Edinburgh International Book Festival wins a Euan’s Guide Accessibility Award for the fourth year running

Edinburgh International Book Festival wins a Euan’s Guide Accessibility Award for the fourth year running

Disabled Access Charity Euan’s Guide announces the winners of the 2019 Accessible Edinburgh Festivals Awards, where venues and festival organisers are rewarded for their commitment to taking steps toward inclusivity. This year’s winners include the Edinburgh International Book Festival, Edinburgh International Festival, the Edinburgh Festival Fringe Society, Bedlam Theatre and Festival Theatre.

Each year the awards recognise the improvements that are being made to make the festivals more accessible to everyone, regardless of ability. The Edinburgh International Book Festival remains unbeaten in the Most Accessible Pop-up Venue Award with 2019 being the fourth consecutive win. Euan’s Guide considered many temporary venues for this award, but said “none matched the strength of the offering at the Book Festival”. Our improvements to site this year include a new safe and accessible drop off point and dedicated members of staff based at the Information Desk in the Entrance Tent to assist any visitors with additional needs.

This year also sees the return of the Changing Places toilet and the free and drop-in Sensory Storytelling Spectacular in the Baillie Gifford Story Box, both of which enable participation beyond that which is offered at the majority of other venues.

“We want everyone to feel welcome at the Book Festival and are committed to continually improving how we achieve this.  We are thrilled that Euan’s Guide has, once again, recognised the changes we have made this year,” said Sophie Moxon, Executive Director of the Edinburgh International Book Festival.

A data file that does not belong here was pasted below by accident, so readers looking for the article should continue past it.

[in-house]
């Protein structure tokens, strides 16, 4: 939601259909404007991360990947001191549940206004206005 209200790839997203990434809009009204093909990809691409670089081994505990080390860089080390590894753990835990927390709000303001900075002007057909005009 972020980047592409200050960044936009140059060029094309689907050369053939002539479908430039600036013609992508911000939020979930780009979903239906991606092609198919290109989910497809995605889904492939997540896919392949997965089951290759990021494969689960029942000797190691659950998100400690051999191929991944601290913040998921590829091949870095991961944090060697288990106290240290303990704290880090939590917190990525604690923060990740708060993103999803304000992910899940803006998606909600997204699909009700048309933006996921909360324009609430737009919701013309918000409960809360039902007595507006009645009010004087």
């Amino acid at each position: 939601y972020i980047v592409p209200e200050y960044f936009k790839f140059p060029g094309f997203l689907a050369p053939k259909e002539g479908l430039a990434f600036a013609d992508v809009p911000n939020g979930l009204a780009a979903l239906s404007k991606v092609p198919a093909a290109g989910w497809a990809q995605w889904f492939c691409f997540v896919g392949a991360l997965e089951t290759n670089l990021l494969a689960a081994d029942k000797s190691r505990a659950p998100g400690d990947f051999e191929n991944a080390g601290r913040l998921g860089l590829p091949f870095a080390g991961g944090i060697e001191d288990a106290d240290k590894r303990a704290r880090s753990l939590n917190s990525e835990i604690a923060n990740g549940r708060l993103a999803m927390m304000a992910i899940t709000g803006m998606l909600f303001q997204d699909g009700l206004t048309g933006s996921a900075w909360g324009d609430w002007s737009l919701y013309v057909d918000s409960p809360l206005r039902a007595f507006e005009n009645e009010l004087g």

This year sees the introduction of the Euan’s Guide Hello Award, which is designed to celebrate the venue that creates the warmest welcome for all of its visitors. The winner of this new award is the Edinburgh Festival Fringe Shop and Box Office, who this year held their first Disabled Access Day ahead of the Festival allowing people to find out about their services in a relaxed environment.

While four out of the five awards go to venues, the Spirit of Inclusion Award is awarded to an organisation that has exceeded all expectations and has shown that disabled access and inclusion are woven within the fabric of what they offer. This year that award goes to the Edinburgh International Festival, who have a wide range of accessible performances as part of their core offering. This year they had a total of 24 accessible shows, the most they have ever offered.

The Euan’s Guide Award for the Most Accessible Large Permanent Venue is awarded to The Festival Theatre and its adjoining sister theatre, The Studio. These spaces are significant as they not only offer accessible experiences for their audience, but also the performers.

Student led Bedlam Theatre has been recognised for their commitment and determination to make an old building accessible and have been awarded this year’s Most Accessible Small Permanent Venue Award.

Speaking about the Awards, Paul Ralph, Access and Inclusion Director at Euan’s Guide said: “Each year we’re delighted to see the festivals making additional improvements through their actions and offerings. This year was no exception with a real focus being placed on pre-arrival information and creating a positive first impression.”

Euan’s Guide is a charity which aims to give disabled people access to the information they need to allow them to make informed decisions on the suitability of a venue and giving them the confidence to go out and explore, find out more on their website.

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